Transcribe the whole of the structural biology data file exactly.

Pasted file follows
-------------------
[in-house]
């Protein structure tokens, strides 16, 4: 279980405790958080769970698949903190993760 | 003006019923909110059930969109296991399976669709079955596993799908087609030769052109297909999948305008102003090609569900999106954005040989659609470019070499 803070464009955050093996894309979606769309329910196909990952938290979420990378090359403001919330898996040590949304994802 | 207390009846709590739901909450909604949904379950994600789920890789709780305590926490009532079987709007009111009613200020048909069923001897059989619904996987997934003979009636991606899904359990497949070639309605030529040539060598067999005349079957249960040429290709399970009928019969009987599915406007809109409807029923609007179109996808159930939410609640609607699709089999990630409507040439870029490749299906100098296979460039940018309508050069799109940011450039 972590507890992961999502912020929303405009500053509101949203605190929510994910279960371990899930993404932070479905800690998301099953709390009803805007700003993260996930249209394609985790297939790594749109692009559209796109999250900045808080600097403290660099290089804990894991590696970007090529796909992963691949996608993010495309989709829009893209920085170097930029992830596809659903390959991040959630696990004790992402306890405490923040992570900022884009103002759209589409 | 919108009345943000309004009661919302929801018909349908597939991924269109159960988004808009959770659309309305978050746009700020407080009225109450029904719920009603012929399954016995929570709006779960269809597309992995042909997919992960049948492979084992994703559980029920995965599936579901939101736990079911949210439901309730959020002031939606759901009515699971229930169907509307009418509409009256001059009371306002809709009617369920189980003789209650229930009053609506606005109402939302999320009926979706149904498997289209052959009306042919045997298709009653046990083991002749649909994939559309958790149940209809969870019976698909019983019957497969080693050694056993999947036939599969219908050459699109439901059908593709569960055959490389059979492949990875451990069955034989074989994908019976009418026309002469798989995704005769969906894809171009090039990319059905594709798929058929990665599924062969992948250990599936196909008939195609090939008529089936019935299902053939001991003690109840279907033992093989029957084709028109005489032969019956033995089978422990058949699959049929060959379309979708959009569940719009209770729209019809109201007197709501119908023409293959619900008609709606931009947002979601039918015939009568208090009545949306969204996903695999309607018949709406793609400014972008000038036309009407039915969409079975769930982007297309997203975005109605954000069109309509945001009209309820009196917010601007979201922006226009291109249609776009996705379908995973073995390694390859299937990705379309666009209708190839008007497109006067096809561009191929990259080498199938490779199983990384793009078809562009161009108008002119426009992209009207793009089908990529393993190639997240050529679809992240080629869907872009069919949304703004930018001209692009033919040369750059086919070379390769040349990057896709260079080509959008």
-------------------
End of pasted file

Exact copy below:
[in-house]
């Protein structure tokens, strides 16, 4: 279980405790958080769970698949903190993760 | 003006019923909110059930969109296991399976669709079955596993799908087609030769052109297909999948305008102003090609569900999106954005040989659609470019070499 803070464009955050093996894309979606769309329910196909990952938290979420990378090359403001919330898996040590949304994802 | 207390009846709590739901909450909604949904379950994600789920890789709780305590926490009532079987709007009111009613200020048909069923001897059989619904996987997934003979009636991606899904359990497949070639309605030529040539060598067999005349079957249960040429290709399970009928019969009987599915406007809109409807029923609007179109996808159930939410609640609607699709089999990630409507040439870029490749299906100098296979460039940018309508050069799109940011450039 972590507890992961999502912020929303405009500053509101949203605190929510994910279960371990899930993404932070479905800690998301099953709390009803805007700003993260996930249209394609985790297939790594749109692009559209796109999250900045808080600097403290660099290089804990894991590696970007090529796909992963691949996608993010495309989709829009893209920085170097930029992830596809659903390959991040959630696990004790992402306890405490923040992570900022884009103002759209589409 | 919108009345943000309004009661919302929801018909349908597939991924269109159960988004808009959770659309309305978050746009700020407080009225109450029904719920009603012929399954016995929570709006779960269809597309992995042909997919992960049948492979084992994703559980029920995965599936579901939101736990079911949210439901309730959020002031939606759901009515699971229930169907509307009418509409009256001059009371306002809709009617369920189980003789209650229930009053609506606005109402939302999320009926979706149904498997289209052959009306042919045997298709009653046990083991002749649909994939559309958790149940209809969870019976698909019983019957497969080693050694056993999947036939599969219908050459699109439901059908593709569960055959490389059979492949990875451990069955034989074989994908019976009418026309002469798989995704005769969906894809171009090039990319059905594709798929058929990665599924062969992948250990599936196909008939195609090939008529089936019935299902053939001991003690109840279907033992093989029957084709028109005489032969019956033995089978422990058949699959049929060959379309979708959009569940719009209770729209019809109201007197709501119908023409293959619900008609709606931009947002979601039918015939009568208090009545949306969204996903695999309607018949709406793609400014972008000038036309009407039915969409079975769930982007297309997203975005109605954000069109309509945001009209309820009196917010601007979201922006226009291109249609776009996705379908995973073995390694390859299937990705379309666009209708190839008007497109006067096809561009191929990259080498199938490779199983990384793009078809562009161009108008002119426009992209009207793009089908990529393993190639997240050529679809992240080629869907872009069919949304703004930018001209692009033919040369750059086919070379390769040349990057896709260079080509959008």